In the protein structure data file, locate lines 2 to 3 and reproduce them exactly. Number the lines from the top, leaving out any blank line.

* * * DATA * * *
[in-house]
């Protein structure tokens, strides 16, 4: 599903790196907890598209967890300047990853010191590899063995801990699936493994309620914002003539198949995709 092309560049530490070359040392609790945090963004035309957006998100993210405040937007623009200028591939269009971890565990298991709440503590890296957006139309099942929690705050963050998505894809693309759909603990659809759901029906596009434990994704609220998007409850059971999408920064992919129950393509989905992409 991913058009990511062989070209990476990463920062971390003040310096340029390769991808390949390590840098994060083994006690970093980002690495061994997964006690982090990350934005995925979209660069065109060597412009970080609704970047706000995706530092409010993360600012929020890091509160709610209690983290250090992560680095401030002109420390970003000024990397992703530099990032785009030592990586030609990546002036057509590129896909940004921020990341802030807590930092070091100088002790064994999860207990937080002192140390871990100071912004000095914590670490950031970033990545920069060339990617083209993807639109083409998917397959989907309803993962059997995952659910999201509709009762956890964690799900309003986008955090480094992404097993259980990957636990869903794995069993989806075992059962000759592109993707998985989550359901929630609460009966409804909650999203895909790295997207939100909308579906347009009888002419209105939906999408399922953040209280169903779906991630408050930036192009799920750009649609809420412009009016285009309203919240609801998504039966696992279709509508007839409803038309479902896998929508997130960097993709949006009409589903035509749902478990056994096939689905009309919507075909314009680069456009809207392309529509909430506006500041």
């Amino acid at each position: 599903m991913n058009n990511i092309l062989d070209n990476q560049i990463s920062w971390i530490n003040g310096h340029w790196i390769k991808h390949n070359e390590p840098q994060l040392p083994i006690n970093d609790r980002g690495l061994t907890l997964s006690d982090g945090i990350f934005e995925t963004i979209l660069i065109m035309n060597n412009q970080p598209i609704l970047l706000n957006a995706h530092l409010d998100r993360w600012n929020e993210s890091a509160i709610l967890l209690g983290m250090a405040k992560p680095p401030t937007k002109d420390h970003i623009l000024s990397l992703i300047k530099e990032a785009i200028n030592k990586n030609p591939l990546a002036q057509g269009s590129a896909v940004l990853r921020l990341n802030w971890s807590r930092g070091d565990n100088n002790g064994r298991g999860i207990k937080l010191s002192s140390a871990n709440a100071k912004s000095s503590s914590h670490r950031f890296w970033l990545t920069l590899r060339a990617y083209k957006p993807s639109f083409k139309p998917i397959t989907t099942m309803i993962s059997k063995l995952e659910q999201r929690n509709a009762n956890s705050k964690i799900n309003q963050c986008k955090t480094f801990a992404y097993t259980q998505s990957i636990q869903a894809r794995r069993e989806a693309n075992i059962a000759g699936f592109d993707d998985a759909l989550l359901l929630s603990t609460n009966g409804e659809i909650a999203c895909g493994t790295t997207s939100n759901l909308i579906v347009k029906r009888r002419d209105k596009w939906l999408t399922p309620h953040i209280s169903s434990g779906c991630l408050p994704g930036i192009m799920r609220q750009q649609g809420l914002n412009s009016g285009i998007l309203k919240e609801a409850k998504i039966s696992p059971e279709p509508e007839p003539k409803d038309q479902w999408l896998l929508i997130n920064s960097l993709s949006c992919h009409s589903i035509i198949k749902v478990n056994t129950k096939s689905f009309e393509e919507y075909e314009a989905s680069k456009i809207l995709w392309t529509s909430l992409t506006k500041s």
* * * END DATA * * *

């Protein structure tokens, strides 16, 4: 599903790196907890598209967890300047990853010191590899063995801990699936493994309620914002003539198949995709 092309560049530490070359040392609790945090963004035309957006998100993210405040937007623009200028591939269009971890565990298991709440503590890296957006139309099942929690705050963050998505894809693309759909603990659809759901029906596009434990994704609220998007409850059971999408920064992919129950393509989905992409 991913058009990511062989070209990476990463920062971390003040310096340029390769991808390949390590840098994060083994006690970093980002690495061994997964006690982090990350934005995925979209660069065109060597412009970080609704970047706000995706530092409010993360600012929020890091509160709610209690983290250090992560680095401030002109420390970003000024990397992703530099990032785009030592990586030609990546002036057509590129896909940004921020990341802030807590930092070091100088002790064994999860207990937080002192140390871990100071912004000095914590670490950031970033990545920069060339990617083209993807639109083409998917397959989907309803993962059997995952659910999201509709009762956890964690799900309003986008955090480094992404097993259980990957636990869903794995069993989806075992059962000759592109993707998985989550359901929630609460009966409804909650999203895909790295997207939100909308579906347009009888002419209105939906999408399922953040209280169903779906991630408050930036192009799920750009649609809420412009009016285009309203919240609801998504039966696992279709509508007839409803038309479902896998929508997130960097993709949006009409589903035509749902478990056994096939689905009309919507075909314009680069456009809207392309529509909430506006500041």
């Amino acid at each position: 599903m991913n058009n990511i092309l062989d070209n990476q560049i990463s920062w971390i530490n003040g310096h340029w790196i390769k991808h390949n070359e390590p840098q994060l040392p083994i006690n970093d609790r980002g690495l061994t907890l997964s006690d982090g945090i990350f934005e995925t963004i979209l660069i065109m035309n060597n412009q970080p598209i609704l970047l706000n957006a995706h530092l409010d998100r993360w600012n929020e993210s890091a509160i709610l967890l209690g983290m250090a405040k992560p680095p401030t937007k002109d420390h970003i623009l000024s990397l992703i300047k530099e990032a785009i200028n030592k990586n030609p591939l990546a002036q057509g269009s590129a896909v940004l990853r921020l990341n802030w971890s807590r930092g070091d565990n100088n002790g064994r298991g999860i207990k937080l010191s002192s140390a871990n709440a100071k912004s000095s503590s914590h670490r950031f890296w970033l990545t920069l590899r060339a990617y083209k957006p993807s639109f083409k139309p998917i397959t989907t099942m309803i993962s059997k063995l995952e659910q999201r929690n509709a009762n956890s705050k964690i799900n309003q963050c986008k955090t480094f801990a992404y097993t259980q998505s990957i636990q869903a894809r794995r069993e989806a693309n075992i059962a000759g699936f592109d993707d998985a759909l989550l359901l929630s603990t609460n009966g409804e659809i909650a999203c895909g493994t790295t997207s939100n759901l909308i579906v347009k029906r009888r002419d209105k596009w939906l999408t399922p309620h953040i209280s169903s434990g779906c991630l408050p994704g930036i192009m799920r609220q750009q649609g809420l914002n412009s009016g285009i998007l309203k919240e609801a409850k998504i039966s696992p059971e279709p509508e007839p003539k409803d038309q479902w999408l896998l929508i997130n920064s960097l993709s949006c992919h009409s589903i035509i198949k749902v478990n056994t129950k096939s689905f009309e393509e919507y075909e314009a989905s680069k456009i809207l995709w392309t529509s909430l992409t506006k500041s």